The Real Reason Espresso Servings Are So Small

In Italy, espresso is a component of everyday life. You can sip it whenever: in the afternoon, as you stand idly at a coffee bar, or at night, as you wrap up a long dinner. Italian coffee is to be sipped on the spot — so, ordering coffee to-go in the birthplace of espresso isn't usually an option (via Food & Wine).

Of course, nothing screams "espresso" like the small, delicate mug in which the coffee is served. Why? Why is espresso served so sparingly, and in such an adorable vessel? 

You might think you know the answer: a shot of espresso has more caffeine than a cup of coffee, right? Wrong. As NPR reported a few years ago, an espresso shot actually has less caffeine than your average mug of drip coffee.

Espresso vs. drip coffee

If you've ever peeked beyond the long lines at your favorite fancy coffee house, you may have noticed that espresso is prepared differently than drip coffee. Espresso is brewed through a combination of hot water and immense pressure, according to The Kitchn.

If you're making espresso, the coffee beans must be ground into a fine powder — none of the grainy, gritty stuff you dump into your drip machine. Then, the finely ground espresso beans must be compressed into a small, compact clump. The combination of fine grinding and physical pressure allows for a flavorful cup of espresso. In other words, it's not simply "strong coffee," but a different method of preparation altogether.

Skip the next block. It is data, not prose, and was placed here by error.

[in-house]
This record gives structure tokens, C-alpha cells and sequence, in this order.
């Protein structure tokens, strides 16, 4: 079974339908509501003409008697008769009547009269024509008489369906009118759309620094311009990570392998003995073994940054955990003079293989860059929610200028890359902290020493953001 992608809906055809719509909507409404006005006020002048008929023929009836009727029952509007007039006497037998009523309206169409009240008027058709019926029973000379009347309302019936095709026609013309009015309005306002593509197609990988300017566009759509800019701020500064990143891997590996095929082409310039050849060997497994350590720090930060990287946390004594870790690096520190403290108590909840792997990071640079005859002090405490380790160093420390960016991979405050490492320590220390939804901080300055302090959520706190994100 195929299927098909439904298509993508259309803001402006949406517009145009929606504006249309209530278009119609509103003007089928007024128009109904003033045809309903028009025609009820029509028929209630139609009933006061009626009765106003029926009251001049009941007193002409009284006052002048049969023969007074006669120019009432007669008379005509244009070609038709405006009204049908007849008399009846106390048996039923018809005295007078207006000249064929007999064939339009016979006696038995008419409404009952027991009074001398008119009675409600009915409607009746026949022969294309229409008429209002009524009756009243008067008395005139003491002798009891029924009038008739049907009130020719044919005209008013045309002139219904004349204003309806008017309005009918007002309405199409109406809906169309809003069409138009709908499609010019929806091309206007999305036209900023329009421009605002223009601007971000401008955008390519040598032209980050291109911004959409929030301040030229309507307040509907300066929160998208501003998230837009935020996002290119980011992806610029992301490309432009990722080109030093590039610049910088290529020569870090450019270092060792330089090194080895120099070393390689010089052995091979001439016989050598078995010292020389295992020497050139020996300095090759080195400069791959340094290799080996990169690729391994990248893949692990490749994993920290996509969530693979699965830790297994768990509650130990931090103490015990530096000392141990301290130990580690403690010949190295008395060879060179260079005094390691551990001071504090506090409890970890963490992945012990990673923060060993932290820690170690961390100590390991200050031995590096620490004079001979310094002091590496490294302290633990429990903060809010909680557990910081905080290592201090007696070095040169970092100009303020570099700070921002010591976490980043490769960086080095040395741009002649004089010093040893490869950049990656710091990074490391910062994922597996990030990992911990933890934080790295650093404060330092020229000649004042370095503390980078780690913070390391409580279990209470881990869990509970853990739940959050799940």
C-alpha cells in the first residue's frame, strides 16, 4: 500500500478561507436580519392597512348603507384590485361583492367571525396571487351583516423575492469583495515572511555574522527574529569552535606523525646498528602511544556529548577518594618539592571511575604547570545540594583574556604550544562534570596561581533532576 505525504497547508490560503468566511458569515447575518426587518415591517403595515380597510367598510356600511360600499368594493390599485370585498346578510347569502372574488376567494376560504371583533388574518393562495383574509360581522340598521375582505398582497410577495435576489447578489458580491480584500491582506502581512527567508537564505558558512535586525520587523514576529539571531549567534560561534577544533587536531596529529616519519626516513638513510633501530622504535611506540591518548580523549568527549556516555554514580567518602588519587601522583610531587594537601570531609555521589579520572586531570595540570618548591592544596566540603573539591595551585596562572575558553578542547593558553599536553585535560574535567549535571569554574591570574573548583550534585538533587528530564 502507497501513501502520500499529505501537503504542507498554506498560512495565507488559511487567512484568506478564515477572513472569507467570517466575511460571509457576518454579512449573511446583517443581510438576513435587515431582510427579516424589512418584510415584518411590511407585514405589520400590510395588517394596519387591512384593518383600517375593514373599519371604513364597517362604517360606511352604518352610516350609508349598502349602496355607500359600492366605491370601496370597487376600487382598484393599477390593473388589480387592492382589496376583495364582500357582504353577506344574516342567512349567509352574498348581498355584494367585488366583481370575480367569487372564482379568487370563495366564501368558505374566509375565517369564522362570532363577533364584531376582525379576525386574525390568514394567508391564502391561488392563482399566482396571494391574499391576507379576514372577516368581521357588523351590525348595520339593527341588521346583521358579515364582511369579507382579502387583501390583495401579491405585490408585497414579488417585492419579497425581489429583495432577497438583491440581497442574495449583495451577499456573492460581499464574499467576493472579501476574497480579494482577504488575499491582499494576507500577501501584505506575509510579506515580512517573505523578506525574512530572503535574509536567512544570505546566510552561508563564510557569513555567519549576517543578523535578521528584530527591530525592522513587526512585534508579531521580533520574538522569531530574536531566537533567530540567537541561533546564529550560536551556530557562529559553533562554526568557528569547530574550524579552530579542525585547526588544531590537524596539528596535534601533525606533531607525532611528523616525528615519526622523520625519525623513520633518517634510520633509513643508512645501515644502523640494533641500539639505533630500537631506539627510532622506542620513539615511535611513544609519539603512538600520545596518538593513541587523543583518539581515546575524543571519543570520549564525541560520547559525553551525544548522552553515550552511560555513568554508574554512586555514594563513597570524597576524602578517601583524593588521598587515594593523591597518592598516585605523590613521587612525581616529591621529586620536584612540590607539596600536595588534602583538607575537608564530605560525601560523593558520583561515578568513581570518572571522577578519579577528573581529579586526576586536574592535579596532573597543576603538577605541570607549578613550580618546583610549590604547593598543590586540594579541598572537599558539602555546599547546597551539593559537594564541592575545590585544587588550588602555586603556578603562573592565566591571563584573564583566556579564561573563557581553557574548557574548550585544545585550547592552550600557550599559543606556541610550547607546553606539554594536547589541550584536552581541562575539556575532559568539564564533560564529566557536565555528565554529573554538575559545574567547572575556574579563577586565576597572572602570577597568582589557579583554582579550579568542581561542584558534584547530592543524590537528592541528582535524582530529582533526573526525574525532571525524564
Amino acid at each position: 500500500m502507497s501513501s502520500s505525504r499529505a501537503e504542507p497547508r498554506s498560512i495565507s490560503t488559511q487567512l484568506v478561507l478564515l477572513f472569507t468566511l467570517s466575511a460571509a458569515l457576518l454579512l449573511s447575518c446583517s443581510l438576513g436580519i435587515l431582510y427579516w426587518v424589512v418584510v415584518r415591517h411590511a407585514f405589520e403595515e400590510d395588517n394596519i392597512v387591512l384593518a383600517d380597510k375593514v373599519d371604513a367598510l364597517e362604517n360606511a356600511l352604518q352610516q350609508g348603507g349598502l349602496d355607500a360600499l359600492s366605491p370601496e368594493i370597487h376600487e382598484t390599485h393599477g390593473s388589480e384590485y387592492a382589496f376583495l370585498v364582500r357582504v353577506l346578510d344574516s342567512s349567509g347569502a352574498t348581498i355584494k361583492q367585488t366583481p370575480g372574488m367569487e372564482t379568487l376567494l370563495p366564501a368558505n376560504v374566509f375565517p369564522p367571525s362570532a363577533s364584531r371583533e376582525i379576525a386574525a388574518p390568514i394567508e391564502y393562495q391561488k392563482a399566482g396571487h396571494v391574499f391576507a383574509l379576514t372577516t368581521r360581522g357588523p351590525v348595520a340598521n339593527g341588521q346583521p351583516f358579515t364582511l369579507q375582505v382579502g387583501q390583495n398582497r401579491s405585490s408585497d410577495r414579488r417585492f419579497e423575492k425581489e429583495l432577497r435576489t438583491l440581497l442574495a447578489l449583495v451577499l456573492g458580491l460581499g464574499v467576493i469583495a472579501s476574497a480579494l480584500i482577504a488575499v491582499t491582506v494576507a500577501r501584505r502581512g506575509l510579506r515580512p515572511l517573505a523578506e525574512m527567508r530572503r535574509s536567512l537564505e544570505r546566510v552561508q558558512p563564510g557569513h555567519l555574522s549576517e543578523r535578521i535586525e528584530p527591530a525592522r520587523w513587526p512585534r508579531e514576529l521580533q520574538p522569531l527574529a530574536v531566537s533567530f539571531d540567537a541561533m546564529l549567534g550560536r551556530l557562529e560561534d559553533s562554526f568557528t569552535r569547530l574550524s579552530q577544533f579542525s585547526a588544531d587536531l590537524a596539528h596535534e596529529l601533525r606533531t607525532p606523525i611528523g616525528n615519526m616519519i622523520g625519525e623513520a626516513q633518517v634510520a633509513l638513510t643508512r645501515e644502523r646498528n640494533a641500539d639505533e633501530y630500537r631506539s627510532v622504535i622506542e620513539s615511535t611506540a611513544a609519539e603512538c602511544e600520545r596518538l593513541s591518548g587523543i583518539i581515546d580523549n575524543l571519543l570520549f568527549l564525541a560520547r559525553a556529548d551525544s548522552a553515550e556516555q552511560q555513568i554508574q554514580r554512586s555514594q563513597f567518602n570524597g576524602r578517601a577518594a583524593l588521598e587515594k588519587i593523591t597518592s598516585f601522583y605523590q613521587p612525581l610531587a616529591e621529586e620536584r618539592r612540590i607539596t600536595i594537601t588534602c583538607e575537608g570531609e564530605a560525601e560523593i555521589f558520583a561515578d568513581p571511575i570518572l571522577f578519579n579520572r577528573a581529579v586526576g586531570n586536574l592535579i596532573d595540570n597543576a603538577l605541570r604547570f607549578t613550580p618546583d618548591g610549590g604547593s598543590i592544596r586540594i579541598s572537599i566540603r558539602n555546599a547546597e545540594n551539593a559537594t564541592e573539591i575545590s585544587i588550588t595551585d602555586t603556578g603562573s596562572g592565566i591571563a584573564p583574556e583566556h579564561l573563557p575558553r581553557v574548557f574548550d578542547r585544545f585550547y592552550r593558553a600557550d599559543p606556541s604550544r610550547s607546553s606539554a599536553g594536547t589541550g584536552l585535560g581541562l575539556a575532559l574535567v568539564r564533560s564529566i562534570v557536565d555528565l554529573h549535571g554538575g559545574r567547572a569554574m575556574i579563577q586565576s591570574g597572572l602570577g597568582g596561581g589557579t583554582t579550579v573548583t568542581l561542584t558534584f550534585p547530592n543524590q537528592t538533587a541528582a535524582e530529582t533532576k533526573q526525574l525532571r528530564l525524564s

Getting your caffeine fix

A typical serving size of espresso — one ounce — contains about 64 mg of caffeine, according to Mayo Clinic. A typical serving size of brewed coffee — 8 ounces — contains 96 mg of caffeine. So while espresso is inherently stronger, the single shot you order from your friendly local barista is probably not as strong as the more American cup of coffee — especially once you start ordering 12-ounce and 16-ounce cups of joe to prepare for your Monday mornings.

So why is espresso served in such a small quantity?

Espresso is literally pressed coffee. It's thicker and contains less water than a cup of drip coffee. Drinking 8 or 12 ounces of it is blatantly unhealthy, according to the Mayo Clinic.

Even if espresso isn't as caffeinated as you might think, it's still a lot of flavor and caffeine packed into a small serving. That's why coffee shops, in the states and in Italy, will commonly serve a small glass of still or sparkling water alongside the espresso: it's a palate cleanser (via Culture Trip).

Watch for crema

There's also the issue of crema: the lovely layer of foam that forms over the espresso. Crema is a sign of freshly ground beans, and it locks in the espresso's aromas, according to Business Insider. You want to see it decorate the top of your espresso. Choosing a large, wide cup can cause that crema to dissolve, according to Espresso Machine Experts

So, the importance of crema is another reason the small cup is so perfect for espresso, as if the cup is too big — such as a typical coffee mug — this creama disappears quickly because it spreads out and becomes too thin. 

Honestly, when you're going for espresso, you want to see authenticity, and getting espresso served in a small cup is the way to go.